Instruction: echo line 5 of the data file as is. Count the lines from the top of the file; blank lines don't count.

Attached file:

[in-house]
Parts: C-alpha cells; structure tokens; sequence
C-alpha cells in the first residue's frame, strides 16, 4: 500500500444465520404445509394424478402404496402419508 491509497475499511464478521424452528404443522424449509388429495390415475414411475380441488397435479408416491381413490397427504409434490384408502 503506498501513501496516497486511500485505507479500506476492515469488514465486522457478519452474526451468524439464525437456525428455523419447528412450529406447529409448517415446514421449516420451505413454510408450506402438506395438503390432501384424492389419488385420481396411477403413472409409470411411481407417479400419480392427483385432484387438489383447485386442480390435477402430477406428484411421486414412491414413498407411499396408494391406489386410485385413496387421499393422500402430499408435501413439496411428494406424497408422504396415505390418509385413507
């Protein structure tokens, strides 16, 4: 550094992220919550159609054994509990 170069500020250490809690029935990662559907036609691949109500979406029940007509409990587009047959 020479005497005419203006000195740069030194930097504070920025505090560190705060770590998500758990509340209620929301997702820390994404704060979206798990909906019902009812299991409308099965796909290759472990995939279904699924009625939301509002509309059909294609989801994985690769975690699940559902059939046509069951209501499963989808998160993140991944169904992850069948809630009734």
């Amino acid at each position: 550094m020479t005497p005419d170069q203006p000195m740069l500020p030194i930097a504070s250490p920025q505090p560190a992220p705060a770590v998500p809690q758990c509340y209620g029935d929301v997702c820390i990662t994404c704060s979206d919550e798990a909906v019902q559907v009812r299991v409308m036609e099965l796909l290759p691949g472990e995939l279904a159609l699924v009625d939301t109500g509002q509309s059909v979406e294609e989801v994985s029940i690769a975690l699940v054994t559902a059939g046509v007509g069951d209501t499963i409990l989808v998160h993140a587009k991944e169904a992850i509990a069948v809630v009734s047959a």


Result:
């Amino acid at each position: 550094m020479t005497p005419d170069q203006p000195m740069l500020p030194i930097a504070s250490p920025q505090p560190a992220p705060a770590v998500p809690q758990c509340y209620g029935d929301v997702c820390i990662t994404c704060s979206d919550e798990a909906v019902q559907v009812r299991v409308m036609e099965l796909l290759p691949g472990e995939l279904a159609l699924v009625d939301t109500g509002q509309s059909v979406e294609e989801v994985s029940i690769a975690l699940v054994t559902a059939g046509v007509g069951d209501t499963i409990l989808v998160h993140a587009k991944e169904a992850i509990a069948v809630v009734s047959a």